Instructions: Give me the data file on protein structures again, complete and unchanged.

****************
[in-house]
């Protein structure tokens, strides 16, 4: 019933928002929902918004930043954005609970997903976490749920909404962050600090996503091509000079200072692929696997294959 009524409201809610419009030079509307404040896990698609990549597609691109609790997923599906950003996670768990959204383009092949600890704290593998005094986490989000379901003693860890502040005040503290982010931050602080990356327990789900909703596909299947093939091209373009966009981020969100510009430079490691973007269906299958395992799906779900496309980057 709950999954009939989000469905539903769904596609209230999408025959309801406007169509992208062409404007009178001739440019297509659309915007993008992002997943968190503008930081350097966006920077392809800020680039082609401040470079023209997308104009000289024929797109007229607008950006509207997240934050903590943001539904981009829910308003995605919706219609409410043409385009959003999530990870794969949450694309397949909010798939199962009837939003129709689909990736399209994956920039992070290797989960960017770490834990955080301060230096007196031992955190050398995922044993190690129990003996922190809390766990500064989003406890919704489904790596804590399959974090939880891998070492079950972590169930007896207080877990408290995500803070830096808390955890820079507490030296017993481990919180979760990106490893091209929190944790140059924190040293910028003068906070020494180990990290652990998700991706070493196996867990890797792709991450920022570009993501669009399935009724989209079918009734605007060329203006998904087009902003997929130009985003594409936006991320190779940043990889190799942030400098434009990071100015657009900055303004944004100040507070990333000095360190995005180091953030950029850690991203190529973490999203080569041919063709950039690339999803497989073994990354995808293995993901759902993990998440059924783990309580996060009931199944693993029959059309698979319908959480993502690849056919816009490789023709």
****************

[in-house]
């Protein structure tokens, strides 16, 4: 019933928002929902918004930043954005609970997903976490749920909404962050600090996503091509000079200072692929696997294959 009524409201809610419009030079509307404040896990698609990549597609691109609790997923599906950003996670768990959204383009092949600890704290593998005094986490989000379901003693860890502040005040503290982010931050602080990356327990789900909703596909299947093939091209373009966009981020969100510009430079490691973007269906299958395992799906779900496309980057 709950999954009939989000469905539903769904596609209230999408025959309801406007169509992208062409404007009178001739440019297509659309915007993008992002997943968190503008930081350097966006920077392809800020680039082609401040470079023209997308104009000289024929797109007229607008950006509207997240934050903590943001539904981009829910308003995605919706219609409410043409385009959003999530990870794969949450694309397949909010798939199962009837939003129709689909990736399209994956920039992070290797989960960017770490834990955080301060230096007196031992955190050398995922044993190690129990003996922190809390766990500064989003406890919704489904790596804590399959974090939880891998070492079950972590169930007896207080877990408290995500803070830096808390955890820079507490030296017993481990919180979760990106490893091209929190944790140059924190040293910028003068906070020494180990990290652990998700991706070493196996867990890797792709991450920022570009993501669009399935009724989209079918009734605007060329203006998904087009902003997929130009985003594409936006991320190779940043990889190799942030400098434009990071100015657009900055303004944004100040507070990333000095360190995005180091953030950029850690991203190529973490999203080569041919063709950039690339999803497989073994990354995808293995993901759902993990998440059924783990309580996060009931199944693993029959059309698979319908959480993502690849056919816009490789023709």